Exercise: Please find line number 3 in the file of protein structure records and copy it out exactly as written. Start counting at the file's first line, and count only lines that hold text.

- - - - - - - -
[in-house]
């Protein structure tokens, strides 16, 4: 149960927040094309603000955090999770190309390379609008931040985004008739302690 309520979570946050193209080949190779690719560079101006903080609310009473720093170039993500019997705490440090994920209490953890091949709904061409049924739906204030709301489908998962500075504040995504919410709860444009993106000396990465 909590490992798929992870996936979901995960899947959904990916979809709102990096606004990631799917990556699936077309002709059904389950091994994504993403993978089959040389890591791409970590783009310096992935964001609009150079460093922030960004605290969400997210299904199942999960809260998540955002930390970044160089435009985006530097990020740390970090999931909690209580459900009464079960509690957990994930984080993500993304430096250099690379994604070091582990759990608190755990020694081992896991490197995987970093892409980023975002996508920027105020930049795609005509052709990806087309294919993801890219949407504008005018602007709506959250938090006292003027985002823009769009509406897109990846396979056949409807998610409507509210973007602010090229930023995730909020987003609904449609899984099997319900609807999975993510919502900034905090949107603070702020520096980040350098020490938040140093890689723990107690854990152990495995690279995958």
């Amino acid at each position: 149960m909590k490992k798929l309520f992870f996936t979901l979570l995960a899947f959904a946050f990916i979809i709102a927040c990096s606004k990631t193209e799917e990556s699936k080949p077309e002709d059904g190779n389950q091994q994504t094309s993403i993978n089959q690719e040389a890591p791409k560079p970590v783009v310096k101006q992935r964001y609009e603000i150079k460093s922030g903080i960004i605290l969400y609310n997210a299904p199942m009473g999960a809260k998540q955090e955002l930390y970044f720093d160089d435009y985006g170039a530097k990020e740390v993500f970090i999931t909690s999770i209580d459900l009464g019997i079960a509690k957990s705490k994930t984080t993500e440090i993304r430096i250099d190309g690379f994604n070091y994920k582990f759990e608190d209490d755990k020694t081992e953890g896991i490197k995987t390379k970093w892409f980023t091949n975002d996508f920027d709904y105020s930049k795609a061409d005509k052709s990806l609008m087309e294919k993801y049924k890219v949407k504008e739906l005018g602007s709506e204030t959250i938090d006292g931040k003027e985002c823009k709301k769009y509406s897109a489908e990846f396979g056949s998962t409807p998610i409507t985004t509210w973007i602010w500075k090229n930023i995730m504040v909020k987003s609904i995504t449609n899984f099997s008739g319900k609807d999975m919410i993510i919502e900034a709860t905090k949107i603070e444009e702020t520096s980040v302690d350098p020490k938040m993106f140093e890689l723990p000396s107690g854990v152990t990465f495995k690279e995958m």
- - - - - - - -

């Amino acid at each position: 149960m909590k490992k798929l309520f992870f996936t979901l979570l995960a899947f959904a946050f990916i979809i709102a927040c990096s606004k990631t193209e799917e990556s699936k080949p077309e002709d059904g190779n389950q091994q994504t094309s993403i993978n089959q690719e040389a890591p791409k560079p970590v783009v310096k101006q992935r964001y609009e603000i150079k460093s922030g903080i960004i605290l969400y609310n997210a299904p199942m009473g999960a809260k998540q955090e955002l930390y970044f720093d160089d435009y985006g170039a530097k990020e740390v993500f970090i999931t909690s999770i209580d459900l009464g019997i079960a509690k957990s705490k994930t984080t993500e440090i993304r430096i250099d190309g690379f994604n070091y994920k582990f759990e608190d209490d755990k020694t081992e953890g896991i490197k995987t390379k970093w892409f980023t091949n975002d996508f920027d709904y105020s930049k795609a061409d005509k052709s990806l609008m087309e294919k993801y049924k890219v949407k504008e739906l005018g602007s709506e204030t959250i938090d006292g931040k003027e985002c823009k709301k769009y509406s897109a489908e990846f396979g056949s998962t409807p998610i409507t985004t509210w973007i602010w500075k090229n930023i995730m504040v909020k987003s609904i995504t449609n899984f099997s008739g319900k609807d999975m919410i993510i919502e900034a709860t905090k949107i603070e444009e702020t520096s980040v302690d350098p020490k938040m993106f140093e890689l723990p000396s107690g854990v152990t990465f495995k690279e995958m």